8. #8
    Advanced Member
    Join Date
    Feb 2005
    Location
    Southern MA
    Posts
    10,127

    Default

    Yeah they way that was done was ok according tech reps at Belscort and V1 with enough distance18"s between the detectors it should be alright....Sethy runs his V1 and X50 together occassionally

    Generally speaking though it is not level playing fields

    Spoiler: show

    Radar Detectors-V1 & BEL v995
    Laser Jammer-Laser Interceptor Quad
    GPS Camera Locator-Cheetah C100
    GPS Nav-Garmin nuvi w/Trapster
    CB Radio-Galaxy DX-949 w/Wilson 500
    Scanner-RS Pro-96

  9. #9
    Advanced Member
    Join Date
    Dec 2004
    Location
    Michigan
    Posts
    7,509

    Default

    Just because two detectors don't set each other off doesn't mean that they arent interfering with each other. Most people know know that sometimes other detectors will cause falses, right? What is not so obvious, is during their regular sweep, most detectors are also scanning for frequencies that if detected, will BLOCK or PREVENT an alert to real police radar.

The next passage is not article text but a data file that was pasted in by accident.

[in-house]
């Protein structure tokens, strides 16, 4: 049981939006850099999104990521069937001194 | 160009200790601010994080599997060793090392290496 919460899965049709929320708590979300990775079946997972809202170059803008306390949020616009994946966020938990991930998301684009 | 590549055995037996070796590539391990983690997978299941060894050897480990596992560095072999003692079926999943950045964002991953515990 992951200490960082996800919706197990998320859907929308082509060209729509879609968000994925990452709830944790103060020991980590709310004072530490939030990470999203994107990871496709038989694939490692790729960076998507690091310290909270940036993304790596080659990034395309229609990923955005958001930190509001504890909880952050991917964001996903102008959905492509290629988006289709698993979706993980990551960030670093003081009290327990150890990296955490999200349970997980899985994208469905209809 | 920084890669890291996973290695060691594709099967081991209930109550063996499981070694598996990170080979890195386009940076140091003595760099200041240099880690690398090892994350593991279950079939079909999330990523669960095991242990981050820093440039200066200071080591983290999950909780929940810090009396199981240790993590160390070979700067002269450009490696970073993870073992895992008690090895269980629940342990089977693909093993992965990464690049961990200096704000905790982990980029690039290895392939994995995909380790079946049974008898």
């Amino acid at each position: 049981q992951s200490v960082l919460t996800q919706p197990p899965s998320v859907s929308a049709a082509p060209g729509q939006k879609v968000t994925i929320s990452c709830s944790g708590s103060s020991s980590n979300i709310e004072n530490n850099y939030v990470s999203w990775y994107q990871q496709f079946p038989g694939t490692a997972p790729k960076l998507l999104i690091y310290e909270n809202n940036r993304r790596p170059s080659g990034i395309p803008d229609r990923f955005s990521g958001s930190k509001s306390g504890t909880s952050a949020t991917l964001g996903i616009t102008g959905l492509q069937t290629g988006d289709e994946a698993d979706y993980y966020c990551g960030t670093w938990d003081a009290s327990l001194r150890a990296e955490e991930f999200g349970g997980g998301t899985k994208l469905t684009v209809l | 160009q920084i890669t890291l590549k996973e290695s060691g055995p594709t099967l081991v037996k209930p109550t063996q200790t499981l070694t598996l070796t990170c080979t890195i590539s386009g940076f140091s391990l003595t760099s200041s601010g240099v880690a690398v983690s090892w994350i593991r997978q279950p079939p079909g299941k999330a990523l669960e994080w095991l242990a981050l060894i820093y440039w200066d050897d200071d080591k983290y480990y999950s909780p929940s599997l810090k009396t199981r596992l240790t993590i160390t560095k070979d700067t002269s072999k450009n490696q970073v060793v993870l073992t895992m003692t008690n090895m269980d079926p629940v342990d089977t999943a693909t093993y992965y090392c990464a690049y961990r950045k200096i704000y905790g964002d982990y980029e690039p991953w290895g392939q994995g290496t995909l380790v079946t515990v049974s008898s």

For Ka falses, this usually comes from the LO of the other detector producing a harmonic in the Ka band. Detector makers have come up with a novel scheme to filter these falses: If the detector sees Ka radar, and ALSO sees a first or second harmonic that would come from another detector, the alert is blocked, since real police radar does not produce these harmonics like the other detectors do. Just about all of todays detectors use this scheme in some way or another.